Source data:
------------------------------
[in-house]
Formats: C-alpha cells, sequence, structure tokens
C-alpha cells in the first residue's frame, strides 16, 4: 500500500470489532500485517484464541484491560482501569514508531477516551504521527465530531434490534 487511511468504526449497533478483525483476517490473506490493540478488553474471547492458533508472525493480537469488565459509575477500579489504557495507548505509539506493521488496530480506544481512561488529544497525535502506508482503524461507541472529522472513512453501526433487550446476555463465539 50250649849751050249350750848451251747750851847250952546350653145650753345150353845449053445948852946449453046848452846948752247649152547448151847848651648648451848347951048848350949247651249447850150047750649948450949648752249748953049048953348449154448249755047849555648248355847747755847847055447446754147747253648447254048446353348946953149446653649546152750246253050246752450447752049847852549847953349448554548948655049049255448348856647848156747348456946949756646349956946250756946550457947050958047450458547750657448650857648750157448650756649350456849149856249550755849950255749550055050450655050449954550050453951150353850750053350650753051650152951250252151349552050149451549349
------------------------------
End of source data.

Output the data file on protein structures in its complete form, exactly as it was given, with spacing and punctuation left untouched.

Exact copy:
[in-house]
Formats: C-alpha cells, sequence, structure tokens
C-alpha cells in the first residue's frame, strides 16, 4: 500500500470489532500485517484464541484491560482501569514508531477516551504521527465530531434490534 487511511468504526449497533478483525483476517490473506490493540478488553474471547492458533508472525493480537469488565459509575477500579489504557495507548505509539506493521488496530480506544481512561488529544497525535502506508482503524461507541472529522472513512453501526433487550446476555463465539 50250649849751050249350750848451251747750851847250952546350653145650753345150353845449053445948852946449453046848452846948752247649152547448151847848651648648451848347951048848350949247651249447850150047750649948450949648752249748953049048953348449154448249755047849555648248355847747755847847055447446754147747253648447254048446353348946953149446653649546152750246253050246752450447752049847852549847953349448554548948655049049255448348856647848156747348456946949756646349956946250756946550457947050958047450458547750657448650857648750157448650756649350456849149856249550755849950255749550055050450655050449954550050453951150353850750053350650753051650152951250252151349552050149451549349